Wednesday, April 22, 2015

NGOs: the good, bad and the ugly

NGOs: the good, bad and the ugly

With Greenpeace and various non-profits under the scanner, it is time to revive the idea of an accreditation agency for the sector

“In Sheraton hotels in scattered nations, We damn multinational corporations; Injustice seems so easy to protest,In such seething hotbeds of social rest.”
(‘The Development Set’, Ross Coggins, 1976)

The newest remix of Ross Coggins’ poem has come from none other than Prime Minister Narendra Modi, when he commented about “five-star activists” in an address early this month to the judiciary. The difference is, Ross Coggins was an insider who wrote a scathing satire on social service workers who travel from rich countries to save the developing world — “although we move with the better classes, / Our thoughts are always with the masses.” Mr. Modi, far from having any intention of guiding India’s non-profits or holding a mirror up to them, seems to have simply anointed himself as a rating agency for the voluntary sector. However, in the background of the heightened scrutiny of NGOs, coming in the wake of the protests against nuclear power plants and mining operations, Mr. Modi’s jibe is more than just an outlier.

The uproar around NGOs today is an opportune moment for the government and the voluntary sector to work together to clean up their act. It is time to again broach the idea of a national accreditation agency for non-profits.  The erstwhile Planning Commission had built the groundwork for this in the National Policy on the Voluntary Sector 2007 and had come up with a set of guidelines set forth in the Eleventh and Twelfth Five Year Plans for the sector. Although the policies were not ultimately adopted, the directions were arrived at after extensive consultations with multiple stakeholders and they reflected a positive and collaborative spirit. Most importantly, they were founded in recognition of the nuances underlying the sector and the evolving dynamics of its relationship with society and with government.

The first move was to shelve the idea of importing rankings because the Indian voluntary sector is neither as single-purposed as the hotel industry nor as amenable to hierarchical gradation as the military, two spheres where ratings are dominant. The voluntary sector in India is diverse in purpose, nature and approach. As rating agencies would admit, standardised measurement methodologies for social sector organisations are still an emerging field and comparisons across sub-sectors would be bananas and limes, far less apples and oranges.

However, intermediary organisations such as rating agencies could definitely be beneficial in building a robust voluntary sector, where the link between performance and incentives is not always holy.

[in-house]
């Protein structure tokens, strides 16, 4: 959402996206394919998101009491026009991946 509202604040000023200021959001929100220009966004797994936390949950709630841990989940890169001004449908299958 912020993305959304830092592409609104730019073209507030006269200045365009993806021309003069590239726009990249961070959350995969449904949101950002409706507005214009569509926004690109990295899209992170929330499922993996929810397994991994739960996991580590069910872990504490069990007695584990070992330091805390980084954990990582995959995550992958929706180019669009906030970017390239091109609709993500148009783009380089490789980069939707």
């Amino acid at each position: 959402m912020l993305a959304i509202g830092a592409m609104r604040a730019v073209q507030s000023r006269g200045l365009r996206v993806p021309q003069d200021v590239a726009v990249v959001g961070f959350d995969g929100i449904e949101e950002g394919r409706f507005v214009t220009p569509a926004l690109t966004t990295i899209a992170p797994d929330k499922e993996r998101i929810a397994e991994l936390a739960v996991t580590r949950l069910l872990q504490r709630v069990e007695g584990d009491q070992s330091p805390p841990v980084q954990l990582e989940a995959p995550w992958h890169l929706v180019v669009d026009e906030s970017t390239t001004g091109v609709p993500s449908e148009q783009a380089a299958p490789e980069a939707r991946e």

The experience of rating agencies across the world reveals that ratings (alphabets or stars) are helpful, especially to donors, in reducing transaction costs, while making investment decisions based on financial health, to check compliance of statutory norms, etc. This has been found to work especially well with certain sub-sectors such as commercial microfinance but not as well for agencies with multiple bottom-lines, intangible results, or whose primary purpose is to hold the state accountable. These are exactly the non-profit organisations about whom self-serving perceptions are formed and which are exploited, when needed, with a political vendetta. It was, therefore, rightly decided that ratings could not be a stand-alone solution to build credibility or assess non-profits.

Accreditation could work
The second move was to acknowledge that accreditation could be a win-win starting point and that mainstreaming this would be a logical step to take. Accreditation is the process of certifying voluntary organisations based on a set of agreed and codified norms, principles, standards and practices. Credibility Alliance, a network of voluntary organisations in India, has been a pioneer of this in India. There have been similar experiments nurtured by donors and consultancy agencies. Yet, accreditation of the NGO sector has not yet blossomed to its full potential, for it has remained outside the state’s engagement. All attempts have been voluntary and were born out of a self-regulatory spirit or donor interest, although the benefits in terms of public perception, investor confidence, and donor guidance are well documented.

It is in this context that a consensus was reached to set up an autonomous accreditation authority — National Accreditation Council of India or NACI — in 2012. However, it only progressed to the extent that a document was prepared by the Council for Advancement of People’s Action and Rural Technology (CAPART), a government body, whose existence itself was under the scanner.

During the multiple engagements between 2007 and 2014 between the Indian government and the voluntary sector on institutionalising accreditation, it was decided that NACI will need to be autonomous, have equal representation of both government and voluntary organisations, develop a methodology in consultation with the sector and, most importantly, respect the diversity of the sector in terms of size, location, nature and theme.

A certificate from NACI will still not be sufficient to avoid broad-brushing or selective marking of non-profits or activists. Yet, if the Prime Minister truly believes in building a credible voluntary sector, it is imperative to move ahead and revive the NACI idea. Without that, “five-star” will only mark the level of trust deficit between the present government and the voluntary sector.

(Balakrishnan Madhavan Kutty is a Harvard graduate in non-profit management, and has supported non-profits across India and the U.S.)

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